Kentucky Chamber weighs in on need for legal liability reforms on KET
Ashli Watts, Vice President of Public Affairs for the Kentucky Chamber and the Chair of the Partnership for Commonsense Justice, discussed the need for comprehensive tort reform on the program Monday night, moderated by Renee Shaw. Watts stated that when businesses look to locate in Kentucky, they not only look at workforce, tax policy, regulatory burden and infrastructure, but they also look at a state’s legal liability climate. Noting that until the passage of medical review panels during the 2017 legislative session, every state surrounding Kentucky had some sort of protection for medical providers, and we were a bull’s eye for out of state trial attorneys.
“We are talking about competitiveness. We want to recruit the best and brightest doctors and medical professionals in the nation. And if we have one of the worst environments, why would anyone come to Kentucky?” Watts stated, adding that the Chamber hears from its members in the medical community frequently about the bright, young medical students they talk to who want to come to Kentucky but are deterred by the atmosphere of defensive medicine practiced in the state.
State Representative Jason Nemes, a Republican from Louisville, applauded the legislature’s work addressing tort reform during the 2017 session, including the passage of medical review panels and lowering the judgment interest rate, but says there is still more work to be done to ensure a fair and equitable judicial system.
State Representative Chris Harris, a Democrat from Pikeville, argued the legislature went too far during the 2017 General Assembly and such laws like medical review panels not only take away rights from injured patients, but also encroach on the separation of powers between Kentucky’s three branches of government.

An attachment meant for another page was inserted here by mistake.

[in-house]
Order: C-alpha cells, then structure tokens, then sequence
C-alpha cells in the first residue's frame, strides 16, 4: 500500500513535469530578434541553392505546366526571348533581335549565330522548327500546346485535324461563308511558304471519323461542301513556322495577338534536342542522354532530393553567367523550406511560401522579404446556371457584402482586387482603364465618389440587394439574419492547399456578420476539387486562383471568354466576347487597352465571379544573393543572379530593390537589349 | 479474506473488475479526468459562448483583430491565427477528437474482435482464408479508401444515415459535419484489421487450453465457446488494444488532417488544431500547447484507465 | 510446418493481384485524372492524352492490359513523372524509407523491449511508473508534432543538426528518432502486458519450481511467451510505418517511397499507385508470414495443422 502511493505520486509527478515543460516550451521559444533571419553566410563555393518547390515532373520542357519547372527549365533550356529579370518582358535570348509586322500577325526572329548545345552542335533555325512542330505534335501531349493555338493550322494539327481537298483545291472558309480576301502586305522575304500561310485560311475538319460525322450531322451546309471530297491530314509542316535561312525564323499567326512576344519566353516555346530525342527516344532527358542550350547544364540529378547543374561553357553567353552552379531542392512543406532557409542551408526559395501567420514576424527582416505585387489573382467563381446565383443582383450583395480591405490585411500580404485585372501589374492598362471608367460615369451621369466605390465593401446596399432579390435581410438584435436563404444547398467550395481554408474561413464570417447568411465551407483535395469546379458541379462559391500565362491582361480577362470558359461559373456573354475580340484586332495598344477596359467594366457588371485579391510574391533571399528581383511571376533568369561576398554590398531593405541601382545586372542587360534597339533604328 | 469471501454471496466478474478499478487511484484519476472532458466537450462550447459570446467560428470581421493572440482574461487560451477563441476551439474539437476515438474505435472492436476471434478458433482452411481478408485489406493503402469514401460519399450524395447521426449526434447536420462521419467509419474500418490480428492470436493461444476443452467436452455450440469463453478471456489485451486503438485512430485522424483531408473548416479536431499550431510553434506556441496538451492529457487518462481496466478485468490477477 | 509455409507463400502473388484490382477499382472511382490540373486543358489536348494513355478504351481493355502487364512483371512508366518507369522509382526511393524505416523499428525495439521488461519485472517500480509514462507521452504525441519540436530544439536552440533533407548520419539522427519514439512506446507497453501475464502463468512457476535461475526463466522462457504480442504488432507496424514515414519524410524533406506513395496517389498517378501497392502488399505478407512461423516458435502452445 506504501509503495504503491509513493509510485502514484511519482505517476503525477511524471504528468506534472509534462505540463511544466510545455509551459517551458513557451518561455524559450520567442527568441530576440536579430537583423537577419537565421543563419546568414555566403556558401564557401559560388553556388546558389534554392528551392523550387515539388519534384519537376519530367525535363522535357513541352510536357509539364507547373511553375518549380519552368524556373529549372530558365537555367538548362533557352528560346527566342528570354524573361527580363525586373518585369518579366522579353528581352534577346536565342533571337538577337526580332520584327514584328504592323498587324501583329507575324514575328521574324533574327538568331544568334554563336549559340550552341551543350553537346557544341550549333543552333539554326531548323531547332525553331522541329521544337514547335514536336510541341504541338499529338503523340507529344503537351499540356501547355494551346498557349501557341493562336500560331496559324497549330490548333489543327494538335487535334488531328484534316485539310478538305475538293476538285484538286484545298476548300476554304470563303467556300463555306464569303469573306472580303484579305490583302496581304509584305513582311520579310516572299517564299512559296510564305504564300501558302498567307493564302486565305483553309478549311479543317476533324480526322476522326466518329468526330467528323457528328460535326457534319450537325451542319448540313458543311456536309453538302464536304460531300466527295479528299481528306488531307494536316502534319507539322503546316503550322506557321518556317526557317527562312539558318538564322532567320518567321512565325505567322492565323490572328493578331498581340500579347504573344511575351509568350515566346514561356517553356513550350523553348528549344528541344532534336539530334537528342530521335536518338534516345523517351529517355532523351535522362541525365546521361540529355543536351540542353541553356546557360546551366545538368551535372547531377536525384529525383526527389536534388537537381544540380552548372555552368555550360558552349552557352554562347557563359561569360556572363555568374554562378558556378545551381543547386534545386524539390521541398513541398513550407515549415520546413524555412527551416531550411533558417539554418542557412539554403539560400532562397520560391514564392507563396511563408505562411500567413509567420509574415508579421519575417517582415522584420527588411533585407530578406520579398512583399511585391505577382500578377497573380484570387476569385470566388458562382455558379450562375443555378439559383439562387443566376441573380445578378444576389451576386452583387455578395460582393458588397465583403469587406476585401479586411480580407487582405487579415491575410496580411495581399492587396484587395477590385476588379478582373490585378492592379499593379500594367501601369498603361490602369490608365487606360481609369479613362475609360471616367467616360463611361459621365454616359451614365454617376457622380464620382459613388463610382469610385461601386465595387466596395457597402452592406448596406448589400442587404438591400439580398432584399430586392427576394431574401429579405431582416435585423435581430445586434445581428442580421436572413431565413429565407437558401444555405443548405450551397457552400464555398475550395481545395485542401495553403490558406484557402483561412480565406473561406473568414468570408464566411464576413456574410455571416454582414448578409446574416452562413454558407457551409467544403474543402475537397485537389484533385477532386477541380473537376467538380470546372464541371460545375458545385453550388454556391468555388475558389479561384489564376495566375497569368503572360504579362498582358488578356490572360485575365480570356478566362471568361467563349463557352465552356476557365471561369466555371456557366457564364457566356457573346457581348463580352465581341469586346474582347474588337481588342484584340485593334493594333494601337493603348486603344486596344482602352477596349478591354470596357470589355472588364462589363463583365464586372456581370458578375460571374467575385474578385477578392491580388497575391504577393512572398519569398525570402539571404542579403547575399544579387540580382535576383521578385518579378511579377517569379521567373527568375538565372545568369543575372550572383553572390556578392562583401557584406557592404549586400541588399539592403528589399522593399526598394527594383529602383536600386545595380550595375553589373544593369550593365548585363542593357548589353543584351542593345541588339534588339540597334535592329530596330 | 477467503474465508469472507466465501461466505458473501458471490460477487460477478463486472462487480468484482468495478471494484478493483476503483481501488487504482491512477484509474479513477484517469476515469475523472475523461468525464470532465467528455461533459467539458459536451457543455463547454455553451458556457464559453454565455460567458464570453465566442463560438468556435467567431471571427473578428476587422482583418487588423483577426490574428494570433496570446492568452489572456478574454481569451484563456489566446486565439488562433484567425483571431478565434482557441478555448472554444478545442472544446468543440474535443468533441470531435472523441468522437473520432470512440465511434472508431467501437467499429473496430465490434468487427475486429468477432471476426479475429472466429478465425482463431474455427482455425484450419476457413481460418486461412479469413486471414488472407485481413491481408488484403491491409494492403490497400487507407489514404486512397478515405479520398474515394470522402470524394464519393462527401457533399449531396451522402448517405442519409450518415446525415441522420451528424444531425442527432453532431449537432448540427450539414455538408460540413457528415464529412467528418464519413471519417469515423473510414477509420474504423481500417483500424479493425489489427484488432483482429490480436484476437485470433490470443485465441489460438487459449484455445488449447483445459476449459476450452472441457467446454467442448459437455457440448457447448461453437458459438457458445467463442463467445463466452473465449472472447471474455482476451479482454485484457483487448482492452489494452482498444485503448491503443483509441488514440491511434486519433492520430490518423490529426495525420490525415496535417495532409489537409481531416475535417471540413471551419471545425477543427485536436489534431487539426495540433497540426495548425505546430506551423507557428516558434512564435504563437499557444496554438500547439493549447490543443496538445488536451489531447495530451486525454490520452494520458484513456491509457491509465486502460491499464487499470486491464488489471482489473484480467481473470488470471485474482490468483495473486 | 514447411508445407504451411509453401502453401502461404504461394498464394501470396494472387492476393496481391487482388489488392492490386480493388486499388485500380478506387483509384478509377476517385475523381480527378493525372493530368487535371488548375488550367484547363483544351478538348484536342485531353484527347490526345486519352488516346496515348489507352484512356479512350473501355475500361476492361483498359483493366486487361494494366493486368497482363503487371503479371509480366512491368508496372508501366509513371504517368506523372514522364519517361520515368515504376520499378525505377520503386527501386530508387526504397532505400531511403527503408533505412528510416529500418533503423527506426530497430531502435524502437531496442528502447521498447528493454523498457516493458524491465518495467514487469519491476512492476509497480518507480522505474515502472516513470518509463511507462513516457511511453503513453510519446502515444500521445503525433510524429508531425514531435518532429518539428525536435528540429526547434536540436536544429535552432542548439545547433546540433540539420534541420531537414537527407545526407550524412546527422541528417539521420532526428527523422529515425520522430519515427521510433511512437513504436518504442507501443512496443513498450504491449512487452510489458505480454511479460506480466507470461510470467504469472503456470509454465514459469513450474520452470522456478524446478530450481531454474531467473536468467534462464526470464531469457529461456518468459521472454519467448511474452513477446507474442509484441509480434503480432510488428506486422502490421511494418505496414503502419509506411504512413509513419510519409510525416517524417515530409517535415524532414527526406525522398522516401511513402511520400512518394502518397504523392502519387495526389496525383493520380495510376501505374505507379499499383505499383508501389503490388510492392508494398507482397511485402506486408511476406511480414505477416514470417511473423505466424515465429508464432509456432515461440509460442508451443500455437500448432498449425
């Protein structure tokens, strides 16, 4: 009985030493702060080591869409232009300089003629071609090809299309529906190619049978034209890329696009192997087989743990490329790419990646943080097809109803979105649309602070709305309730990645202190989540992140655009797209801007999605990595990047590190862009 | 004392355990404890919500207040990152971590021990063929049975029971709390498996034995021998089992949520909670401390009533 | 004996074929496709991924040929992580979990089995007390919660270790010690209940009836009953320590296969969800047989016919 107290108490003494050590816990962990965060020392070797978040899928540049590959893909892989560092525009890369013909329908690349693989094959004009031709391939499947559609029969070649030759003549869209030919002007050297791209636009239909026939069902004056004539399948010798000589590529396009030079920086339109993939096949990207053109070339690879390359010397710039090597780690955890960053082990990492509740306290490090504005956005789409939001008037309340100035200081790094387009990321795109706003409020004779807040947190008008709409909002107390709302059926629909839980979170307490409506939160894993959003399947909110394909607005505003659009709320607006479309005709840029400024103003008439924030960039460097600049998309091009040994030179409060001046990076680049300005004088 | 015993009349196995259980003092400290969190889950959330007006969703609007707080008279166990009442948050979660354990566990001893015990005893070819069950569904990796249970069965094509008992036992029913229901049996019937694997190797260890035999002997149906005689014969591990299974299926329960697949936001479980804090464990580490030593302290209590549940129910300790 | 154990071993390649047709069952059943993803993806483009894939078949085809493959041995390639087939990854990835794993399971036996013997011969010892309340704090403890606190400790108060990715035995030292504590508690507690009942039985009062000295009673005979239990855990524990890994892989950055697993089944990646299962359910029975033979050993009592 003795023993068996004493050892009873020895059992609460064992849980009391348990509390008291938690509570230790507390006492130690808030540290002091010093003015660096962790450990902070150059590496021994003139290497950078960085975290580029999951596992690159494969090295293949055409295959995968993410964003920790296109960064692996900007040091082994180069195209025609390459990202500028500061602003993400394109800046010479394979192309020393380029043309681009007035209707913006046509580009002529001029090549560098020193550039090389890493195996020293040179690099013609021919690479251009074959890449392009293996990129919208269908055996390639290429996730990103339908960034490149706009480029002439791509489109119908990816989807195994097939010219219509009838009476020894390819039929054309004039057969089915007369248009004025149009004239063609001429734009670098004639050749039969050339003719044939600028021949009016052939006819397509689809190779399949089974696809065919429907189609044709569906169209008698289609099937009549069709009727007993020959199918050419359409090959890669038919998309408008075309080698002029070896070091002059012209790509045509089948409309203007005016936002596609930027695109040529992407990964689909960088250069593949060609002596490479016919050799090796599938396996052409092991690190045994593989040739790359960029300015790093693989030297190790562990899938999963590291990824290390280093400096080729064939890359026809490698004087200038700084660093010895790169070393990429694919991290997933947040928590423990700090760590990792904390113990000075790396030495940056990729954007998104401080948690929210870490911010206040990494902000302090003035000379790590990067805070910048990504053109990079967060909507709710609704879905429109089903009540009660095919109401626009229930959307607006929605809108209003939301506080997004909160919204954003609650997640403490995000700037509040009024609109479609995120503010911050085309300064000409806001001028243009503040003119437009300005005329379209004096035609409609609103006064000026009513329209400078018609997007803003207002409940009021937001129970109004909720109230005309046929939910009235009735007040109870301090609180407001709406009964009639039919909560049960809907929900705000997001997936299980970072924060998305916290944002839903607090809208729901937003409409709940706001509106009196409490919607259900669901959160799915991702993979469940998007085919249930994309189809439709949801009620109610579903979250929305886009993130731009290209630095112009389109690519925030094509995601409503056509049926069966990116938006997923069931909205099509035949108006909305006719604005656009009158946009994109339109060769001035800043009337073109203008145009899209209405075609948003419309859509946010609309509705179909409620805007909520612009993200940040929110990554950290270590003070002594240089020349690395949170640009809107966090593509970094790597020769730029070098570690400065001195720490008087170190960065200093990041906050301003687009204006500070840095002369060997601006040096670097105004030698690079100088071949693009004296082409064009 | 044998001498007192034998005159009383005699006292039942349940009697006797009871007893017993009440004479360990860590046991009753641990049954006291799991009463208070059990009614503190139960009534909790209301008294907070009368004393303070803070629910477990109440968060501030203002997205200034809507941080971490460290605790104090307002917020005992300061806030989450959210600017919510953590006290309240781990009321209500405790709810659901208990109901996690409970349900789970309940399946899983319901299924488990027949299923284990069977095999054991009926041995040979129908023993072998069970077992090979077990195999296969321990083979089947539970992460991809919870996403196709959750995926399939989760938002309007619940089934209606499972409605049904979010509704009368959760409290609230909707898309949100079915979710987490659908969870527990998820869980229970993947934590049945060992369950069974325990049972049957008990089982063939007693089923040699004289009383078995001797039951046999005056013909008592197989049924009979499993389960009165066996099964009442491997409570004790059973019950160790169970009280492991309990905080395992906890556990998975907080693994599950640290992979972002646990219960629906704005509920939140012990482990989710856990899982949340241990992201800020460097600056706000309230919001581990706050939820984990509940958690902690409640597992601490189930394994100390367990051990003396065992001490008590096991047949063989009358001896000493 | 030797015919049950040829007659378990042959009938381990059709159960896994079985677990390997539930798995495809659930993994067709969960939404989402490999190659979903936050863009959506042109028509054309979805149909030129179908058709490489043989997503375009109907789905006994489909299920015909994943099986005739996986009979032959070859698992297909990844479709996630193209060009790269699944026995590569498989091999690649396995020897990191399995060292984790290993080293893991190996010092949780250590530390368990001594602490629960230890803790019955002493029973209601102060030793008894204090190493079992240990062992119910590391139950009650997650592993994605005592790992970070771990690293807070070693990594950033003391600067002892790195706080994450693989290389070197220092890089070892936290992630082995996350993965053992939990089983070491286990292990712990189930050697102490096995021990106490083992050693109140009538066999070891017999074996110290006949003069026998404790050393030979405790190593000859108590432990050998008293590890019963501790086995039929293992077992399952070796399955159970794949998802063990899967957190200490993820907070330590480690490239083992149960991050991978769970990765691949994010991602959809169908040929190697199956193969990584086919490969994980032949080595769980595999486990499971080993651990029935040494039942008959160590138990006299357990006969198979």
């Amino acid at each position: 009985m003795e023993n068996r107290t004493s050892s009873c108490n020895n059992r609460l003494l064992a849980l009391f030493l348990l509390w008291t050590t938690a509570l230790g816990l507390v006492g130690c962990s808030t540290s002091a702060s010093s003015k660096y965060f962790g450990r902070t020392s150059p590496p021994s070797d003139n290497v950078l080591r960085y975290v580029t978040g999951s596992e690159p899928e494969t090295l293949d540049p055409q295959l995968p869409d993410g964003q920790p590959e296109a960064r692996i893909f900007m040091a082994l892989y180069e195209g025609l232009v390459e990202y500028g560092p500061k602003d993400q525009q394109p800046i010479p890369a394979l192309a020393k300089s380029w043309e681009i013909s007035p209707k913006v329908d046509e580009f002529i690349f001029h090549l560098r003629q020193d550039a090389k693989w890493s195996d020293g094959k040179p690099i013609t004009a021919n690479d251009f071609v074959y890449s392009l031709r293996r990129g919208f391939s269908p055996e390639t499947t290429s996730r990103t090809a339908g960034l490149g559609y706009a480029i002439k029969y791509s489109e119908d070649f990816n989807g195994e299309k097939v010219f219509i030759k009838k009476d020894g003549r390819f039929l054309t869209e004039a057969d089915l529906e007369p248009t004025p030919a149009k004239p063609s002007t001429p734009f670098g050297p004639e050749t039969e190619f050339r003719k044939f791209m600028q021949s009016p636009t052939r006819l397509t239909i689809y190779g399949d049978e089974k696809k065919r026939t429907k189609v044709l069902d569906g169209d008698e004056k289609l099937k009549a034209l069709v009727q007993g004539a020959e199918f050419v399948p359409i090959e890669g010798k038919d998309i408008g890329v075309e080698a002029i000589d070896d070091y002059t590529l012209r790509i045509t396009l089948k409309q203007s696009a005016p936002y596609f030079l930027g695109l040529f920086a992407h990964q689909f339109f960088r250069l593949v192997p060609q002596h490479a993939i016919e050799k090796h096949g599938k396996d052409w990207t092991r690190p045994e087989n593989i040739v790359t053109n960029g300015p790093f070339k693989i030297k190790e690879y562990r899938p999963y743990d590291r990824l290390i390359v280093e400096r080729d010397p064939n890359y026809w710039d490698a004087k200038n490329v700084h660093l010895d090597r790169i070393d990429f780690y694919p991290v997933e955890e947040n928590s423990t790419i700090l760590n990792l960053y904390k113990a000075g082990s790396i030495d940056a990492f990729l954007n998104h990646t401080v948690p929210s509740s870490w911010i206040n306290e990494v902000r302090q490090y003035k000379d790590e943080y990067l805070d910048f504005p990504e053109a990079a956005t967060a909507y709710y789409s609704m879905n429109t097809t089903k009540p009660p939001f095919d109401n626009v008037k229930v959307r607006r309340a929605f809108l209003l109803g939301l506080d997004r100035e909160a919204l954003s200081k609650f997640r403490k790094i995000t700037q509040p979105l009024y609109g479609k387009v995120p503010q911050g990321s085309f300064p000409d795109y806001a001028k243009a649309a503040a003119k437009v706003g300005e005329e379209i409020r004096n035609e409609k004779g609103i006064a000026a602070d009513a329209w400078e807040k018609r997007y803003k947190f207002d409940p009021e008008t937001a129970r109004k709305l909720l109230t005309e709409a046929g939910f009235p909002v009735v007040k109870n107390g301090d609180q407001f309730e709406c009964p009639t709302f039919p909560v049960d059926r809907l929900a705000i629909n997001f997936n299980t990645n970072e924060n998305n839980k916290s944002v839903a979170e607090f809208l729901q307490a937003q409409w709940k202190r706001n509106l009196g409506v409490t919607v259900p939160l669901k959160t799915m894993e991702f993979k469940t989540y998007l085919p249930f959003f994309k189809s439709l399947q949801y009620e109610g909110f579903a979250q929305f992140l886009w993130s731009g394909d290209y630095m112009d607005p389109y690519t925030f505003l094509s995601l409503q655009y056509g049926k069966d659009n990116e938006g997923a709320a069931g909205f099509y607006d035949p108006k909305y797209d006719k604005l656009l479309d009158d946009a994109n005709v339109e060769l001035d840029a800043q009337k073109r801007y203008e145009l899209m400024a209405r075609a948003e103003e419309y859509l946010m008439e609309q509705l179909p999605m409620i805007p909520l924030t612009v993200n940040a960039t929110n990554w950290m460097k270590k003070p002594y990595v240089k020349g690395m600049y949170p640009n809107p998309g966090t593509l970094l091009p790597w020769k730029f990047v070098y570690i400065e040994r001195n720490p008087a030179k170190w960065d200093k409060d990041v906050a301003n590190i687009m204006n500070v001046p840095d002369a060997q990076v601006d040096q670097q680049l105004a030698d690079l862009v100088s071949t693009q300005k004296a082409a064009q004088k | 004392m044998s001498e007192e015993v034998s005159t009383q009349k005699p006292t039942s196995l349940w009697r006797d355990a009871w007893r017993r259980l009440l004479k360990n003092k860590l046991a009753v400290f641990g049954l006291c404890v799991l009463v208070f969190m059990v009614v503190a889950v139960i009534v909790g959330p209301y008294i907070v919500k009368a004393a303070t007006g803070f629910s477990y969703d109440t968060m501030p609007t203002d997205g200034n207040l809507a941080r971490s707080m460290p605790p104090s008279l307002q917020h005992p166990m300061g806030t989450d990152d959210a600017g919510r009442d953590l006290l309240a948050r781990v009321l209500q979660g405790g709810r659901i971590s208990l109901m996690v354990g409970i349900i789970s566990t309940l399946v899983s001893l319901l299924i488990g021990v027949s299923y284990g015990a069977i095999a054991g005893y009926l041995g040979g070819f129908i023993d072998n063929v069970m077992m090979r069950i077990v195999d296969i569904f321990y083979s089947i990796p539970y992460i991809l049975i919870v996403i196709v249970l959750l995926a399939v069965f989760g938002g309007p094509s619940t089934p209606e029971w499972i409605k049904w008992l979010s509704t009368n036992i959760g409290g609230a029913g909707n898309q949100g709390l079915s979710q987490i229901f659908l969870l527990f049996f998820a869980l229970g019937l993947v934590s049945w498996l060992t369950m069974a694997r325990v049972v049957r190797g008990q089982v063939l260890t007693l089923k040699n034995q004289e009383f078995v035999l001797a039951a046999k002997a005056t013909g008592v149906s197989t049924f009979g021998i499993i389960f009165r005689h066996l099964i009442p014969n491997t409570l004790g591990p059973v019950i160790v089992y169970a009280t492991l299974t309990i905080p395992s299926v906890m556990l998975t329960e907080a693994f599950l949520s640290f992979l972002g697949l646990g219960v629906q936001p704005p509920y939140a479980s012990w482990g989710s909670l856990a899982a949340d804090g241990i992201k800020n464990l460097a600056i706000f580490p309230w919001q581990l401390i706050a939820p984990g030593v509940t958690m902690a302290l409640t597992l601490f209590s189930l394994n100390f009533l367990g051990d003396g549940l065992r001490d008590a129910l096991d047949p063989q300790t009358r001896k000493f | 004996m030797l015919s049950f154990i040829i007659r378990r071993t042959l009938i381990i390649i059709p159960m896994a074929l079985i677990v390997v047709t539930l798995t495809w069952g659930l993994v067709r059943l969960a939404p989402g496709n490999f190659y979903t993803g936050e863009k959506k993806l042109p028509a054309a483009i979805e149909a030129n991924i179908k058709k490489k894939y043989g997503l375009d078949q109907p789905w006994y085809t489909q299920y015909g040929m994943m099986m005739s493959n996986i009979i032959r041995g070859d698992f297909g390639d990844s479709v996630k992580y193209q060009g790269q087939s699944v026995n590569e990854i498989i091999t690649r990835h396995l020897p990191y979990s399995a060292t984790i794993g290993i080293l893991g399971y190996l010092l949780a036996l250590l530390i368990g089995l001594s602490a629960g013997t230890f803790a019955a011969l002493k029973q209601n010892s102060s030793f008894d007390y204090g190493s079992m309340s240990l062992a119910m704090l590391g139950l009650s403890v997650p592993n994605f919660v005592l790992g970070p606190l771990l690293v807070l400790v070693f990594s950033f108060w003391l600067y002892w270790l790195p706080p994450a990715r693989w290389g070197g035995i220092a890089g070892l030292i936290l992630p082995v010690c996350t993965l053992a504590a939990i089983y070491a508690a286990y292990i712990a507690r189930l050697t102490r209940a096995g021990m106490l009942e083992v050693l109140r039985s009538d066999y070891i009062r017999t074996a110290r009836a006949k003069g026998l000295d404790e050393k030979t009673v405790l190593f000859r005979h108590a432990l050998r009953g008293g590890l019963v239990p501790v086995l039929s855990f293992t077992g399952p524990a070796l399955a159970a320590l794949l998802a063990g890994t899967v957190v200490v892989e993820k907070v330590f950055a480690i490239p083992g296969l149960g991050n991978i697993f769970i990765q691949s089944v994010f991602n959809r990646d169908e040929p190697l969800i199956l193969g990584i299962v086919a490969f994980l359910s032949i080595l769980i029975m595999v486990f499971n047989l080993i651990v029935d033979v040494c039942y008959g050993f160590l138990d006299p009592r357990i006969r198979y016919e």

Vice President of the Kentucky Justice Association, Vanessa Cantley, a plaintiff’s attorney from Louisville, stated that Kentucky does not have a problem with malpractice lawsuits and stated that not only does she believe the state has done enough but “we have gone too far.”
Watts noted that she is optimistic additional tort reform measures will pass the General Assembly in the 2018 legislative session, including peer review legislation, which is law in 49 states and would increase protection for medical providers to effectively review their own performance in a frank and open manner without the thought of a lawsuit. Watts also stated strong support for transparency in private attorney contracting, a bill sponsored by Rep. Jason Nemes during the 2017 General Assembly which would bring more accountability and transparency to taxpayer dollars by capping the amount of contingency fees collected by private attorneys hired by the Attorney General.